• [November 21, 2003] "An Introductory Tour of Mozilla's XUL." By Nigel McFarlane. In (November 21, 2003). "XUL is an XML-based technology for expressing the GUI part of a software application. It has been used to express GUIs for applications as diverse as web browsers, email clients, calendars, calculators, spreadsheet editors, HTML editors, debuggers, and whole desktop environments. The free Mozilla platform -- that is, the executable engine and libraries that accompany every Mozilla-based product -- provides a fully-featured implementation of XUL. This article is a quick look at the main tags that Mozilla's XUL provides... XUL is a language for expressing forms away from the hypertext environment. Stripped of the underlying hypertext requirement, XUL is able to offer more flexible form-construction options, as well as everything that HTML offers the form builder... Just like XHTML-based applications, XUL applications are part of a multi-technology environment. The features of CSS2, JavaScript, and the DOM standards are all available to a XUL programmer. Some standards components aren't there, such as the HTML part of the DOM 1 standard, because it's XUL and not XHTML. In general terms, however, the environment is the same..."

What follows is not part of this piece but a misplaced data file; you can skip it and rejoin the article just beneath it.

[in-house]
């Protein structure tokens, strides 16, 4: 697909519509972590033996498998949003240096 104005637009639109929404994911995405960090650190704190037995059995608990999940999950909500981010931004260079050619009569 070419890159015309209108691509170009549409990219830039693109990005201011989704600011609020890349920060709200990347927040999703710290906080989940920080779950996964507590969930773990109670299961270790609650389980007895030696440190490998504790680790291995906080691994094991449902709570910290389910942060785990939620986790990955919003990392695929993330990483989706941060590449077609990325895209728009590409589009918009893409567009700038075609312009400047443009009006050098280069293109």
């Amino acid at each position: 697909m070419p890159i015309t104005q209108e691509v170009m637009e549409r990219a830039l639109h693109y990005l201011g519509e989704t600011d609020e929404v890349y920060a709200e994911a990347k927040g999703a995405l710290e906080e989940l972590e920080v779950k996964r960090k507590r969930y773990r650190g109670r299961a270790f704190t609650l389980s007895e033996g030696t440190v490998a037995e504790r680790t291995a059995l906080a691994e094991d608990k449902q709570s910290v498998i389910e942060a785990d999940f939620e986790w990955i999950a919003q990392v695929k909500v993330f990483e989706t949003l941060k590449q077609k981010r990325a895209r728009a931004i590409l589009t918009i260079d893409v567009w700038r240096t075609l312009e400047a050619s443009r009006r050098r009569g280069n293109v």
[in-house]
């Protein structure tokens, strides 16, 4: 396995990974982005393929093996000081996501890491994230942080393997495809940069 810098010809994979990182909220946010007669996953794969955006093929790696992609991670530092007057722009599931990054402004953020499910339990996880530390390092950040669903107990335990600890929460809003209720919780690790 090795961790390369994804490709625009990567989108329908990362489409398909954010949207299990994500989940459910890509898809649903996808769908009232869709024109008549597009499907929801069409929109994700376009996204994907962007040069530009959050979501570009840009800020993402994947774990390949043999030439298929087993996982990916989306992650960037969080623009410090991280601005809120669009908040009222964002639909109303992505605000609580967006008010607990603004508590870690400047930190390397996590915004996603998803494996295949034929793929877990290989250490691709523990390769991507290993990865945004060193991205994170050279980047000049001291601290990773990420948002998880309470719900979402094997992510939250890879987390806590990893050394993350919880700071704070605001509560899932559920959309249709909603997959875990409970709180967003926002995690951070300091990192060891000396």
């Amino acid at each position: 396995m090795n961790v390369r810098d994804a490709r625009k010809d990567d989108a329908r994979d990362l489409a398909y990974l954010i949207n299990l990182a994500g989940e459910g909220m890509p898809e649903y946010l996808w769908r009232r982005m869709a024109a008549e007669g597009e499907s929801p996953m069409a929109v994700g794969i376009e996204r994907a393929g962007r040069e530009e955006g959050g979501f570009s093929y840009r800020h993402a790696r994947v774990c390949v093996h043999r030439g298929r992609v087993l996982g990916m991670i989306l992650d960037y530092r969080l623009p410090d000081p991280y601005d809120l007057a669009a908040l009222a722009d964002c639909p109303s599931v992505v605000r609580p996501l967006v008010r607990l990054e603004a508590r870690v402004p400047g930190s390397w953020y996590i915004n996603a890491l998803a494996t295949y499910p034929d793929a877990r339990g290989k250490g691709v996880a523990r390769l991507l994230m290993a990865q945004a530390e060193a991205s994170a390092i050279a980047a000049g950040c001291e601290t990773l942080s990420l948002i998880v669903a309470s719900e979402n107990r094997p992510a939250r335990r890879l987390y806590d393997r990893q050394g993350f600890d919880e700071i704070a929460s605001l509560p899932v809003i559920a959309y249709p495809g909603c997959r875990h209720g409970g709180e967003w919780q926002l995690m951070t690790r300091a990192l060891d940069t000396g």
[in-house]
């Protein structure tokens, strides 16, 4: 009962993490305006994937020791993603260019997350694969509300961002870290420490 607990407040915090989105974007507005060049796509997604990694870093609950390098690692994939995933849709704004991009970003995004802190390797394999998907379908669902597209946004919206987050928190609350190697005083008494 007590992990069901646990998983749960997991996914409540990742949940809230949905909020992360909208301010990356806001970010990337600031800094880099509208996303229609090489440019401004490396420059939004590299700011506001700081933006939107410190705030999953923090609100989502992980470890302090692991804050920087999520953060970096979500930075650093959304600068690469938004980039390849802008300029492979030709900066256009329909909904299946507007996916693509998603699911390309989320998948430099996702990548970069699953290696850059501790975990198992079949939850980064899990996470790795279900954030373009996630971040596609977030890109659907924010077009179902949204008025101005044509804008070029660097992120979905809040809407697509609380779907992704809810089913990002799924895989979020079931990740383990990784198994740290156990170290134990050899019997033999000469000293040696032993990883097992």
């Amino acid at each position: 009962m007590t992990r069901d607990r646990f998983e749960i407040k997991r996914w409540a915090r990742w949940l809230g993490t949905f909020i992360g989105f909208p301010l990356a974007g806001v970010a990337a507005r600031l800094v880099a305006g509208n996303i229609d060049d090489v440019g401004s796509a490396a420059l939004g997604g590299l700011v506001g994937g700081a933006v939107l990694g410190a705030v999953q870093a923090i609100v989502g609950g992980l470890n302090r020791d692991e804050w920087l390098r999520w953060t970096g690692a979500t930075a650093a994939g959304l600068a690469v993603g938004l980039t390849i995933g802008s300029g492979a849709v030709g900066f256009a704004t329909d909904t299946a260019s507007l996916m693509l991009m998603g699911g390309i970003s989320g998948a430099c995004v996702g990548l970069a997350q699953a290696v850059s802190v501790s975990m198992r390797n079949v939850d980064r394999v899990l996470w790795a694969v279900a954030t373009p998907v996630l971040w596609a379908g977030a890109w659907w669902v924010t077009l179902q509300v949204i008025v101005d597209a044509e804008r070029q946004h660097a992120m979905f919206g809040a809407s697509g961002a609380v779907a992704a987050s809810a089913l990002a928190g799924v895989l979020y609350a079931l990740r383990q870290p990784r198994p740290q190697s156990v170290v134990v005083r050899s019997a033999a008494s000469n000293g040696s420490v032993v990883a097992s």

• [October 21, 2003] "Create Web Applets with Mozilla and XML. Mozilla's Simple and Flexible XUL Saves Time When Building Java-less Applets." By Nigel McFarlane. From IBM developerWorks, Web architecture. ['To go beyond simple HTML, historically the only options have been to use Java technology or plug-ins. Now, you have a new way -- write and display applications natively in XML. The Mozilla platform provides such a mechanism. In this article, Nigel McFarlane introduces XUL (the XML User-interface Language). XUL is set of GUI widgets with extensive cross-platform support that are designed for building GUI elements for applications that have traditional, non-HTML GUIs.'] "The Mozilla platform is a bundle of freely available open source technology that underlies many user-oriented software applications. Some of these applications are desktops and some are development tools, but the most famous ones are Web browsers, including Mozilla, AOL for the Macintosh, Galeon on Linux, and Netscape. Although these browsers are mostly used to display HTML, the platform beneath them offers much more. In particular, the Mozilla platform's extensive support for XML provides an alternative to Java technology for the creation of applets and applications. In this article, I'll demonstrate how to create such applets using XML tags instead of Java classes. It is a refreshingly simple, yet powerful approach. Although the Mozilla platform has its share of object classes (more than a thousand at last count), it is best known for its deep use of XML. For some flavors of XML (like XHTML), the platform provides full rendering support while for other flavors (like RDF), it provides support for data processing only. Rendering support is required if an XML document is to have a visual representation. The platform has rendering support for HTML/XHTML, MathML, optionally SVG, and also its own XUL, covered in this article..."